Interview by Visual Collaborative
May 2019 6 min read
j.st.jaimes is a makeup artist, men’s groomer, and creative director based in Chicago in the midwestern U.S. In this interview of our Voyager issue, she talks about her work and diverse background in the creative industry as a woman of color.
(VC) Chicago is easily the cradle or landmark of the midwest. How has its diversity and commercial environment affected your work?
(Jana) There’s so much culture, hustle and inspiration here, it’s impossible for my work not to be influenced. Honestly, my art aesthetic is very “Chicago”. My paintings and photography are rich in color, sound, and gritty perspective just like the streets of the city. However, my makeup work shares the city’s sense of beauty and fragility. Overall, I’ve borrowed Chicago’s rebellious spirit and quite a bit of the South Side’s truthfulness. Chicago is raw and loyal, yet very unforgiving. There’s resilience all over me.
(VC) Aside from many individuals, you have worked with some major brands such as Nike and Atlantic Records. What was your involvement with these two companies?
(Jana) I was tasked with executing Nike’s hair or makeup looks for their e-commerce merchandise for about 7 seasons. Nike was one of my dream clients, so working with them was a great experience. I was able to sharpen my skills as an artist and really challenge myself when creating looks for their Sportswear and SB categories. Regarding Atlantic, I provided hair/makeup services for some of their recording artists for television and press appearances. Working in TV is demanding and definitely keeps you sharp.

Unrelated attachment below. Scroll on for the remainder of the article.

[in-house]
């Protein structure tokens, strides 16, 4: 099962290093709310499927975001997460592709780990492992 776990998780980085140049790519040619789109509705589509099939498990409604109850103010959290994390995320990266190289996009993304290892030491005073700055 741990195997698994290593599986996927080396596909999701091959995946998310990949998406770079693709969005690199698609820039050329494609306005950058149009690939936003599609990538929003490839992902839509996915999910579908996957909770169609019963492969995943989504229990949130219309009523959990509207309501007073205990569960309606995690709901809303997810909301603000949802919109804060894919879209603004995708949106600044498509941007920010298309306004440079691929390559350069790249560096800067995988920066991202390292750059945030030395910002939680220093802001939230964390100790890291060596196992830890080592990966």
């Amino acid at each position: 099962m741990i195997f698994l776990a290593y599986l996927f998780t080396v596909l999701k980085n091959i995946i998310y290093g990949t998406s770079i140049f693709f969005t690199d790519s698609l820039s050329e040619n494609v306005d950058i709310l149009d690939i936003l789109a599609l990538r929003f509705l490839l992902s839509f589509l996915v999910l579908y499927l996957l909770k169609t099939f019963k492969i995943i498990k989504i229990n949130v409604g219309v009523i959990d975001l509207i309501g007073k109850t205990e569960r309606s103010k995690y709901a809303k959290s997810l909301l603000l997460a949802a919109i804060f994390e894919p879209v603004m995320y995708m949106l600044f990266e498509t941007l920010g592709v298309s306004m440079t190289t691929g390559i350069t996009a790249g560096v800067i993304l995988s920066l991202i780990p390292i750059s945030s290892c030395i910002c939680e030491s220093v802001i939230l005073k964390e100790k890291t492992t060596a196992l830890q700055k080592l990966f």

Behind the scenes, there is still a huge disparity as it relates to gender, artists of color, and even decision makers of color. Sure, it’s great to see some overall progress with the emergence of more women entrepreneurs in the fashion or entertainment space, but we need more access to the top.
(VC) There is a population of people who do not know the size or dynamics of the makeup industry, does the flamboyance of your work tell a backstory or your subjects are case by case?
(Jana) The current makeup industry is definitely flamboyant but my aesthetic is not. My work comes from a very simple and thoughtful place. It’s really honest. For me, I approach my clients on a case-by-case basis. Everyone has their own story and I choose to honor that.
(VC) You are clearly into imagery, photography and creative direction, what are your cameras of choice or do you delegate that part to freelancers?
(Jana) Not sure if I have a camera of choice. I shoot with what I have available and right now that’s my Canon. However, I still consider myself a great iPhone photographer! Some of the best photos I’ve taken have been either with a phone or a polaroid. I guess I’m resourceful. Go figure.
Photo courtesy of j.st.jaimes
(VC) In your field you meet a number of celebrities and prominent figures, how does this affect your personal relationships or this is regular business occurrence for you?
(Jana) Meeting and working with celebrities and prominent figures is common practice and definitely a blessing. However, my personal relationships aren’t affected by my clientele. You see and hear a lot of things in this industry that can ultimately affect you and your work so it’s important for me not to mix the two in order to stay grounded. Besides, I can’t tell all my secrets.